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General Overview

Adobe InDesign is a powerful document publishing software than can be used in the classroom to create everything from portfolios to Brochures. This software gives your students the ability to create very intricate and well-developed documents that could even be ready for publication. Unlike Microsoft Publisher, InDesign gives you the ability to create multiple documents and rearrange them in different books. This could allow students to build portfolios and other documents over the course of a year, or even their school career. InDesign also has the ability to export the document in a few different formats giving students the ability to share their information in different ways. The goal of today’s lesson is to give you the opportunity to create a simple brochure to give you a basic understanding of the power of this program and how you might have your students use it.

Creating a New Document

Today’s class is to give you a general overview of the program and some basic skills to begin using this powerful product. As with most software programs before you can begin your work you have to create a new document. InDesign has three choices for creating new items. The first is creating a new document that will give you the basic structure of your publication. The second choice is to create a new book, this allows you to take different documents and integrate them into a seamless book. Also this could give you the ability to create a basic layout for part of a document that might be used multiple times. The last new file type that can be created is called a library. This is more of a management tool that allows you to use similar objects across multiple documents. During this class we will only be working with a document, since it is the most basic of all of the options and the most useful for the classroom.

To create a new document go to File>New>Document. This will then open a new menu where you can set up the basic properties of your entire document.

This menu gives you basic layout options for you document.

Each area of this menu is important depending on how you would like your end product to look. The first thing to look at is the actual number of pages and whether or not you want to create facing pages such as in a book. The option to create a Master Text Frame gives you the ability to make the page layout of a document consistent throughout. Depending on what type of document you are creating you may want to change the Paper Size. Orientation will allow you to set the page to landscape or portrait. By changing the number of Columns you create a set of guides that can help you create something like a brochure on a predetermined paper size. The Gutter is the space that is created between the columns. Margins can be set here now if you have an idea of what your final product will look like. All of these options can be changed later on if you choose to change the document around. For today lesson we will create a simple Brochure to begin using InDesign, this is a good way to have students create a product that shows what they have learned. For a brochure you want the orientation of the page to be landscaped. You will want three columns and you can shrink the margins to .25 inches and the gutter to .25 also. Now click OK and you will see the skeleton of your document.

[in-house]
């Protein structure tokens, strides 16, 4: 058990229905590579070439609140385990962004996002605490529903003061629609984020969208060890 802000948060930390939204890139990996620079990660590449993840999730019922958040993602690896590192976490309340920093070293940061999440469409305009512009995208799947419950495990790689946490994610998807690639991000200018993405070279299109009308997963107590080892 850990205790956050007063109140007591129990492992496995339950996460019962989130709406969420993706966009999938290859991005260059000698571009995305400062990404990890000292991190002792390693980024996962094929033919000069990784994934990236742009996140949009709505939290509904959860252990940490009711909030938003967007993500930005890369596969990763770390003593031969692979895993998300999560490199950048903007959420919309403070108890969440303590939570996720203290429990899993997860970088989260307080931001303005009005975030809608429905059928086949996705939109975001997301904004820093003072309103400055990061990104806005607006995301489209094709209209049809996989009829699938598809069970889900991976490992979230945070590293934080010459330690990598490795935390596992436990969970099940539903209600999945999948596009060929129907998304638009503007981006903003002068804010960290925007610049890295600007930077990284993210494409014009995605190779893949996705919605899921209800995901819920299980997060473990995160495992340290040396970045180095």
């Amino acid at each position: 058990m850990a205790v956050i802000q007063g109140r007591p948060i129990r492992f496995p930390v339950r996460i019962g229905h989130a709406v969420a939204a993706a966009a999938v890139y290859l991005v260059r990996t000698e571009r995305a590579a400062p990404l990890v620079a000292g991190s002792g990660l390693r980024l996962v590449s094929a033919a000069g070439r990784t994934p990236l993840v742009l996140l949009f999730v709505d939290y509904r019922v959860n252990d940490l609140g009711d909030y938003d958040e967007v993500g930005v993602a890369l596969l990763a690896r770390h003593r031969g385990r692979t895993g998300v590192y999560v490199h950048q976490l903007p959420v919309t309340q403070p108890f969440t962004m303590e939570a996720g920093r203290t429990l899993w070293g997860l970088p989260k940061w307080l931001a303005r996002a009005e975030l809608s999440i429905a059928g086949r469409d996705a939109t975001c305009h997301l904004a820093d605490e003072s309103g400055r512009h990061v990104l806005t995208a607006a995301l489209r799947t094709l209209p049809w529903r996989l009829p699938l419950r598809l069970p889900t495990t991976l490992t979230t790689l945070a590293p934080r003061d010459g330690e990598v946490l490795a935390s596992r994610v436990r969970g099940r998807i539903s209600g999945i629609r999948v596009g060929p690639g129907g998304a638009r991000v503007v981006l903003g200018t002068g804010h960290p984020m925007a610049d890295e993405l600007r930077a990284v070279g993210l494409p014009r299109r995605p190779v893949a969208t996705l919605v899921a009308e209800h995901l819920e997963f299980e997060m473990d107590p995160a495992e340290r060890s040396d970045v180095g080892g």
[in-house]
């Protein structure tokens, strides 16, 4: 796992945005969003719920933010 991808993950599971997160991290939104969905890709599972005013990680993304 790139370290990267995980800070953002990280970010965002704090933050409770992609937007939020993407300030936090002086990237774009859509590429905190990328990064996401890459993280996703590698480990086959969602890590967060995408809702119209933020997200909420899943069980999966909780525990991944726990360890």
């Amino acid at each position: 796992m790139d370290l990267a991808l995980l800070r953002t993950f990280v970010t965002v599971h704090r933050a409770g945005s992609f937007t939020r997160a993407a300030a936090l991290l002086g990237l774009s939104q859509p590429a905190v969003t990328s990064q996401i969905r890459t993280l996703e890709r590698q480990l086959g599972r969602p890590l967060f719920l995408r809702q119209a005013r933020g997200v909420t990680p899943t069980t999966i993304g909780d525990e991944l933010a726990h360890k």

Adding Text

InDesign allows you to take text out of multiple kinds of documents and insert it into the page itself, or you can create text right within the document. To begin our Brochure we will start off with creating a title for the document, this is where it helps to know where you are printing the document, since you may have to adjust where you type your title. (See the picture below for an example.)

To begin adding text you will want to choose the text tool IndesignTextTool.jpg from the floating tool bar on your screen. This will give a cursor that looks like an I at the bottom of the I you will see a short vertical line which makes a + sign in the I, this is how you can create a text box at a precise location. Once you have your text box you can begin typing in it. As you select different tools in your tool bar you may notice that there are changes that occur in the top bar of the screen. These are contextual menus that allow you to manipulate specific items. For example when you have the text tool selected you will see a tool bar that looks like this